This is an honest review for Zombieland: Double Tap, the belated sequel to 2009’s surprise breakout hit, Zombieland, starring Woody Harrelson, Jesse Eisenberg, Emma Stone and Abigail Breslin. Zombieland 2 delivered an enjoyable time at the movies. This review will contain spoilers.
Often, when talking about cinema, we sort of subconsciously divide our tastes into colloquial categorizations like film, cinema, and movies. When we think of film, we often think about Sundance and film festivals; when it comes to cinema we think of erudite directors waxing poetic about the art and impact of filmmaking; and when we think of movies, we think of popcorn, pre-gaming with margarita deals at Chili’s, and those red recliner chairs at the theater.
Given those terms, Zombieland: Double Tap is a movie, and it totally delivers as a movie. The pacing is excellent, the ensemble cast is enjoyable to watch on screen, the visuals don’t disappoint, and the story grabs and engages us enough to deliver the delightful escapism that we paid for. It’s trying to give us a good time, to entertain us, and not much more and, in that respect, it accomplishes its goal.
Like the original Zombieland, Zombieland 2 features an ensemble cast. Harrelson and Eisenberg play, as they often do in movies, basically themselves: a rough around the edges lone wolf with a heart of gold, and a neurotic smart kid, respectively. Emma Stone also basically plays into her typecast as a serious, smart, sarcastic, independent person. Although they’re not taking very many acting risks, it’s the fact that they deliver the on-screen personas they’ve honed with ease and comfort combined with the chemistry of the ensemble that makes the movie work.
Abigail Breslin’s character, Little Rock is, unfortunately, a bit of a weak link when it comes to the ensemble. Perhaps because she’s absent for the majority of the movie and doesn’t have the screen time to develop the on-screen presence of the other characters. Or, perhaps they intentionally wrote her out of the majority of the movie because she didn’t have the on-screen presence of the other characters.
I suspect the latter is the case, because Abigail’s career kicked off with a memorable child-actor performance in 2006’s Little Miss Sunshine which segued into her inclusion in 2009’s Zombieland — in the interim 10 years between Zombieland 1 and 2 she didn’t do much of note, suggesting she was somewhat grandfathered into the cast of this movie. Casting aside, the character of Little Rock isn’t particularly well-defined in the same way as the others, has little to do and is more of a damsel mcguffin than a character, so any actress would have struggled to make the part more than what it was.
Newcomer to the franchise Zoey Deutch, however, not only delivers a fun and charismatic performance that stands up alongside her castmates but also fits incredibly well into the chemistry of the ensemble. The love triangle set up between her and Eisenberg’s Columbus offers Emma Stone a chance to really shine with her passive-aggressive reactionary sarcasm. Deutch’s madison, the quintessential blonde airhead stereotype, is also just funny. Deutch leans into this caricature perfectly and captures the essence of what is funny about it; her character, in her innocence and stupidity, delivers a form of humor that doesn’t rely on the edge, wit, or irony of the other characters — it’s just funny, and there’s a purity to it.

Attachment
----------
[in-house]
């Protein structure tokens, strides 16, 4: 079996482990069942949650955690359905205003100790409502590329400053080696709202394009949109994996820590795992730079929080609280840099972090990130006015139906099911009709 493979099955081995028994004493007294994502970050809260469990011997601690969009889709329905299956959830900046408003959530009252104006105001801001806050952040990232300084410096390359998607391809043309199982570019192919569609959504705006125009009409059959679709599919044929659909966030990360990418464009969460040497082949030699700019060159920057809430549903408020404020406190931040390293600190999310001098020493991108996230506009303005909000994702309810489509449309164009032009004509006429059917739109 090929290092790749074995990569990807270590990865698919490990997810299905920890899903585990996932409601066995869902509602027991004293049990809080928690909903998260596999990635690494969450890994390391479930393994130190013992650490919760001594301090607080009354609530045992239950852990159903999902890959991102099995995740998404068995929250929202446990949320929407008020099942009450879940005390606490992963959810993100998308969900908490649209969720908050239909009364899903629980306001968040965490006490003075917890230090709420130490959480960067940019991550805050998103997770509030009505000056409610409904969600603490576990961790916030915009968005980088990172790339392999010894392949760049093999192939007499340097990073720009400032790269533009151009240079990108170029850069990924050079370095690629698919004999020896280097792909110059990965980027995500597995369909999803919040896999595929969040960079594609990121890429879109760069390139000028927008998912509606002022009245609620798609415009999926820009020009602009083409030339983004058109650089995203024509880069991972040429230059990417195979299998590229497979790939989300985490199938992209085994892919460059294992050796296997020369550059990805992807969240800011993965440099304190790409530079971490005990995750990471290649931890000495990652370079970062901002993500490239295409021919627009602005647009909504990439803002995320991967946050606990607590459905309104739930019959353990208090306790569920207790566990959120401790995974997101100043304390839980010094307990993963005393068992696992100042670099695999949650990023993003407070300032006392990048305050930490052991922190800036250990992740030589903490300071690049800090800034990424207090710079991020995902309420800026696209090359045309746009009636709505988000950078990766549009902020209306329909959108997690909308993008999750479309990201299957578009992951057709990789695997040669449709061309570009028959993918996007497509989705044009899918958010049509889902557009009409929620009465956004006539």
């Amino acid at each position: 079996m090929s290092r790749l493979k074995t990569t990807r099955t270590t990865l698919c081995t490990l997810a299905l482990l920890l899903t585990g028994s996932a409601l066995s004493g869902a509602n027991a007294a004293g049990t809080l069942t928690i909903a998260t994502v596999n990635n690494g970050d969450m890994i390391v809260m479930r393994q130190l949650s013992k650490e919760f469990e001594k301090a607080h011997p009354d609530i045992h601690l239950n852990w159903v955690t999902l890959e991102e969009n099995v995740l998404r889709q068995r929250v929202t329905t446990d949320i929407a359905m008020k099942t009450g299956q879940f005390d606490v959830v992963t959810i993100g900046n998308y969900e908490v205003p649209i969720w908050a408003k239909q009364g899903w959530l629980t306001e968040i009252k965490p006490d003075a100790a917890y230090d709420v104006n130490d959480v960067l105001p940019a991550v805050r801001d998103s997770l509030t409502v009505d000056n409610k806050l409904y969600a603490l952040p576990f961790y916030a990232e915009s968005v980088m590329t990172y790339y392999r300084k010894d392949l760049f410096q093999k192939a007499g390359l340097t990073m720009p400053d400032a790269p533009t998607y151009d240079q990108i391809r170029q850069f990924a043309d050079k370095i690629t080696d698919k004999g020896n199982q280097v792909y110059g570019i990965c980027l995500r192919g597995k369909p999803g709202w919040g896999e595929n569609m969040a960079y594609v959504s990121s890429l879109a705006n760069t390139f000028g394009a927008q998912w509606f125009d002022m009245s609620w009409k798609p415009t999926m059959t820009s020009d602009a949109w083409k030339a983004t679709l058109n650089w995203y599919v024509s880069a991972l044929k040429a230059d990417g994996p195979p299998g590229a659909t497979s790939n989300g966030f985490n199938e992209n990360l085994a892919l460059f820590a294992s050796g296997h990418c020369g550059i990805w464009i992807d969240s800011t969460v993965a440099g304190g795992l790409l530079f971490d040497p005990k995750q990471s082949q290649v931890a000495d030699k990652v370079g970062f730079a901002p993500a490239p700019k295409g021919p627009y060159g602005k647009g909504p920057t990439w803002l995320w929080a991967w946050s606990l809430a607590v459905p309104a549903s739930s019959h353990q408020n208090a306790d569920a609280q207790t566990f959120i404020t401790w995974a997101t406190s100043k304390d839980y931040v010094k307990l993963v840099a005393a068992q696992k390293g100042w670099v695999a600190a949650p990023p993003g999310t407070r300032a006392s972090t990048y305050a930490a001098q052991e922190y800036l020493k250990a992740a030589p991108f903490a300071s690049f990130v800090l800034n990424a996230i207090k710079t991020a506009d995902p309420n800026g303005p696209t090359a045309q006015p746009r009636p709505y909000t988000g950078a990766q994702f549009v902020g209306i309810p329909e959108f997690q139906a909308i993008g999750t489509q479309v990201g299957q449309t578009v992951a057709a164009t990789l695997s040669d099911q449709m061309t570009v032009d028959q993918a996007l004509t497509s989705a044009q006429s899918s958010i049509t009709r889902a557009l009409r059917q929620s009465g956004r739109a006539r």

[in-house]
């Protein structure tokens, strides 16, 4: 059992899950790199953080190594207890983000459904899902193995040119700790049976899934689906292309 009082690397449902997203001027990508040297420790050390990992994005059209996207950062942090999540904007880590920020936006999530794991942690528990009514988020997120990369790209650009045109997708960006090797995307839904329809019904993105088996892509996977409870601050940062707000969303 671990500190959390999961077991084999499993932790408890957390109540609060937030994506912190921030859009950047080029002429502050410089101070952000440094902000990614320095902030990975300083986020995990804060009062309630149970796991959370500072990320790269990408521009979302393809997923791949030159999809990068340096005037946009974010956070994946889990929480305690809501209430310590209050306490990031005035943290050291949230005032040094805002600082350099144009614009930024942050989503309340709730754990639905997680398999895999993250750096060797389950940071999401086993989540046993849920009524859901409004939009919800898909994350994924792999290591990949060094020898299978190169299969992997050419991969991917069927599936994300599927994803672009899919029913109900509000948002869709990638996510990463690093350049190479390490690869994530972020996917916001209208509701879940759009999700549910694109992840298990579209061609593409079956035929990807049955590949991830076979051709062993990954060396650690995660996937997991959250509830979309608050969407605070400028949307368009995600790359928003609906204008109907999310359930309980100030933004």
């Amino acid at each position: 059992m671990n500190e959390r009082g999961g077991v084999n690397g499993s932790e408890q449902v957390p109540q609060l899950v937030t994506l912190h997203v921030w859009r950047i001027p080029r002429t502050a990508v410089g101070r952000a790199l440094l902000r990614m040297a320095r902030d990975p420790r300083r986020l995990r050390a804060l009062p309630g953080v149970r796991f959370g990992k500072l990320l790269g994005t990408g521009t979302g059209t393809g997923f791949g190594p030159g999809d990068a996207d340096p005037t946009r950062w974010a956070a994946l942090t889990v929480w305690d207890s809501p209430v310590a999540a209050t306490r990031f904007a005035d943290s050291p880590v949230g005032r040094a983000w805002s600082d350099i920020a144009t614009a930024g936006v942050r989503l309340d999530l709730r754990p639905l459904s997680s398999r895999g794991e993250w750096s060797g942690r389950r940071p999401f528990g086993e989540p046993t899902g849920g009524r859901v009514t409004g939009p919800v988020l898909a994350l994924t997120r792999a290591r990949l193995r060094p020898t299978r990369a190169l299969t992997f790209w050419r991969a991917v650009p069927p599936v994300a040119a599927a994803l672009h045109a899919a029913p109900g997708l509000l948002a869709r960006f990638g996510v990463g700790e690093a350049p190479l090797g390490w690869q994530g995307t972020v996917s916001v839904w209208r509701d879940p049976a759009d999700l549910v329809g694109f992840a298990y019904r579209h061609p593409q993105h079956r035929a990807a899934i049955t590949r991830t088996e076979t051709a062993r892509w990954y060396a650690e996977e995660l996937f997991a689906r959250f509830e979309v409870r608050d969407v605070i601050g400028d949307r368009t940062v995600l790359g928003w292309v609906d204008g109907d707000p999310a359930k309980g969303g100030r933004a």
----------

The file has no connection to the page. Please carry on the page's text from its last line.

The plot itself basically revolves around the makeshift family trying to find the runaway Little Rock, who’s absconded with a long-haired vagrant to a pacifist hippie commune while simultaneously revealing that the zombies are evolving to become faster, smarter and more resilient and, thus, more of a threat overall. It works overall, though the movie’s structure is a bit strange in that it almost feels like a four part TV miniseries. Part 1: The White House; Part 2: On the Road with Madison; Part 3: Graceland, Part 4: The exciting conclusion.
The structure works, but it doesn’t feel quite like a traditional film structure. It feels like a condensed half season of The Walking Dead. Except better than The Walking Dead, which devolved into its own melodramatic self-parody. But that’s another article.
Overall, my review of Zombieland 2: Double Tap is that it’s a very enjoyable, watchable movie and if you’re looking to be entertained, it’s probably going to succeed and providing a few hours of solid content. It even features some pretty great fan service moments and cameos.
Zombieland Double Tap Quick FAQ
What is Zombieland Double Tap?
Zombieland Double Tap is the sequel to the 2009 movie Zombieland, starring Woody Harrelson, Jessie Eisenberg, Emma Stone and Abigail Breslin.
Who stars in the cast of Zombieland Double Tap?
Zombieland Double Tap stars Woody Harrelson, Jessie Eisenberg, Emma Stone, Abigail Breslin and Zoey Deutch.
Who is the supporting cast of Zombieland Double Tap?
In addition to its main cast lineup, Zombieland Double Tap features performances by Rosario Dawson, Luke Wilson and Thomas Middleditch
When was Zombieland Double Tap released?
Zombieland Double Tap came out in the US in October of 2019
That about covers it for my review of Zombieland Double Tap. Be sure to check out the Movies & TV Section for more content like this, and make sure to follow me on Twitter to get notified when more reviews are available.